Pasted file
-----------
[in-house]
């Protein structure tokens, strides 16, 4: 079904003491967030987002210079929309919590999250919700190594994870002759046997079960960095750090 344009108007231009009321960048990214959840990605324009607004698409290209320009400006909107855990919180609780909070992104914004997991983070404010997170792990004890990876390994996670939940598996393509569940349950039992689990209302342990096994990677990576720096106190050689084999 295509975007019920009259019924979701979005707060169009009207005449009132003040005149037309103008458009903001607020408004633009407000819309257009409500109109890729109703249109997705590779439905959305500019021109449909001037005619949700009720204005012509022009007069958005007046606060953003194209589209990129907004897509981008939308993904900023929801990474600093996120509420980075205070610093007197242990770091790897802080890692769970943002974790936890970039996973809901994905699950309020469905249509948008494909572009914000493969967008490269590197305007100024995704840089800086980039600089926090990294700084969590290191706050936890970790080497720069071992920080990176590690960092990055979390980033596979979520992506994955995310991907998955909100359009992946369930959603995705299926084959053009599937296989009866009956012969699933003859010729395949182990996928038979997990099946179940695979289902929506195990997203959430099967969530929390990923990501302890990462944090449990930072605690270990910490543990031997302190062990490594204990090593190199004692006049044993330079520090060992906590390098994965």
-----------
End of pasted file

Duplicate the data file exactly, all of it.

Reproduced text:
[in-house]
């Protein structure tokens, strides 16, 4: 079904003491967030987002210079929309919590999250919700190594994870002759046997079960960095750090 344009108007231009009321960048990214959840990605324009607004698409290209320009400006909107855990919180609780909070992104914004997991983070404010997170792990004890990876390994996670939940598996393509569940349950039992689990209302342990096994990677990576720096106190050689084999 295509975007019920009259019924979701979005707060169009009207005449009132003040005149037309103008458009903001607020408004633009407000819309257009409500109109890729109703249109997705590779439905959305500019021109449909001037005619949700009720204005012509022009007069958005007046606060953003194209589209990129907004897509981008939308993904900023929801990474600093996120509420980075205070610093007197242990770091790897802080890692769970943002974790936890970039996973809901994905699950309020469905249509948008494909572009914000493969967008490269590197305007100024995704840089800086980039600089926090990294700084969590290191706050936890970790080497720069071992920080990176590690960092990055979390980033596979979520992506994955995310991907998955909100359009992946369930959603995705299926084959053009599937296989009866009956012969699933003859010729395949182990996928038979997990099946179940695979289902929506195990997203959430099967969530929390990923990501302890990462944090449990930072605690270990910490543990031997302190062990490594204990090593190199004692006049044993330079520090060992906590390098994965």